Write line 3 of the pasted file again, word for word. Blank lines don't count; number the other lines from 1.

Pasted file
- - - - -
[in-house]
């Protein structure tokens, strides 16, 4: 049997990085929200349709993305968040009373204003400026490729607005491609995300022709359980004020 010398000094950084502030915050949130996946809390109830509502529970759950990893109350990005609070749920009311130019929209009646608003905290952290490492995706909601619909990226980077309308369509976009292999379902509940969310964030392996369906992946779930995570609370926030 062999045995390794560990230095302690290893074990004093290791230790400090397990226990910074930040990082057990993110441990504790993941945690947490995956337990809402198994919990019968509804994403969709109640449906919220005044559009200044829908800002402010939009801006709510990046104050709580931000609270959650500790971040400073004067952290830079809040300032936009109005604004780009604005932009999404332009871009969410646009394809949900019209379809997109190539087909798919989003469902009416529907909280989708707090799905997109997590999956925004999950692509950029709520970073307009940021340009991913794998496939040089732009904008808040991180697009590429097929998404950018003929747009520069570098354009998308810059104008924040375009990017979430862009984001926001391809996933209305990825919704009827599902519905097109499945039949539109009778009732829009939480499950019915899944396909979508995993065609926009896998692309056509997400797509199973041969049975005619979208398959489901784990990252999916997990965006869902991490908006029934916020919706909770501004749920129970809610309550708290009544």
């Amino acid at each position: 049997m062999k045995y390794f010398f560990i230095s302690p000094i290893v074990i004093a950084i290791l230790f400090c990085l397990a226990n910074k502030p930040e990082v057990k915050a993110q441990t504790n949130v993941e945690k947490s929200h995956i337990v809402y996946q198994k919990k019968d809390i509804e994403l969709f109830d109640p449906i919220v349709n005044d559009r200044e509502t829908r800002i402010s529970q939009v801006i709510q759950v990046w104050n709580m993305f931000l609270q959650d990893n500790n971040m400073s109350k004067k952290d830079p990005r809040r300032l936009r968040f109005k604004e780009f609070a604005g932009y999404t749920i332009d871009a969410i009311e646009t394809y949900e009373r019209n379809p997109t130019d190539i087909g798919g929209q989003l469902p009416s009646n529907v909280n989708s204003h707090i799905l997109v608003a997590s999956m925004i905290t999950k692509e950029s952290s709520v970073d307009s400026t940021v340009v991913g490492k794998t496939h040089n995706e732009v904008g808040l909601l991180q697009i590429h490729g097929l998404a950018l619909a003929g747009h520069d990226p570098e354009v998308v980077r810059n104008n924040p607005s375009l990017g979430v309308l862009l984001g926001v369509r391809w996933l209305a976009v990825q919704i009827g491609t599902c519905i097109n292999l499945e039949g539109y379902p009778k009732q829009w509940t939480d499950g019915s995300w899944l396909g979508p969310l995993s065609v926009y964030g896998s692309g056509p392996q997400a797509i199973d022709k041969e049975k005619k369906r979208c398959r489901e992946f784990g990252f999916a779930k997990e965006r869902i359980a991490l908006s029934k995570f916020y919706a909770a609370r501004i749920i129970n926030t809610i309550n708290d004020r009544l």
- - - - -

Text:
């Amino acid at each position: 049997m062999k045995y390794f010398f560990i230095s302690p000094i290893v074990i004093a950084i290791l230790f400090c990085l397990a226990n910074k502030p930040e990082v057990k915050a993110q441990t504790n949130v993941e945690k947490s929200h995956i337990v809402y996946q198994k919990k019968d809390i509804e994403l969709f109830d109640p449906i919220v349709n005044d559009r200044e509502t829908r800002i402010s529970q939009v801006i709510q759950v990046w104050n709580m993305f931000l609270q959650d990893n500790n971040m400073s109350k004067k952290d830079p990005r809040r300032l936009r968040f109005k604004e780009f609070a604005g932009y999404t749920i332009d871009a969410i009311e646009t394809y949900e009373r019209n379809p997109t130019d190539i087909g798919g929209q989003l469902p009416s009646n529907v909280n989708s204003h707090i799905l997109v608003a997590s999956m925004i905290t999950k692509e950029s952290s709520v970073d307009s400026t940021v340009v991913g490492k794998t496939h040089n995706e732009v904008g808040l909601l991180q697009i590429h490729g097929l998404a950018l619909a003929g747009h520069d990226p570098e354009v998308v980077r810059n104008n924040p607005s375009l990017g979430v309308l862009l984001g926001v369509r391809w996933l209305a976009v990825q919704i009827g491609t599902c519905i097109n292999l499945e039949g539109y379902p009778k009732q829009w509940t939480d499950g019915s995300w899944l396909g979508p969310l995993s065609v926009y964030g896998s692309g056509p392996q997400a797509i199973d022709k041969e049975k005619k369906r979208c398959r489901e992946f784990g990252f999916a779930k997990e965006r869902i359980a991490l908006s029934k995570f916020y919706a909770a609370r501004i749920i129970n926030t809610i309550n708290d004020r009544l």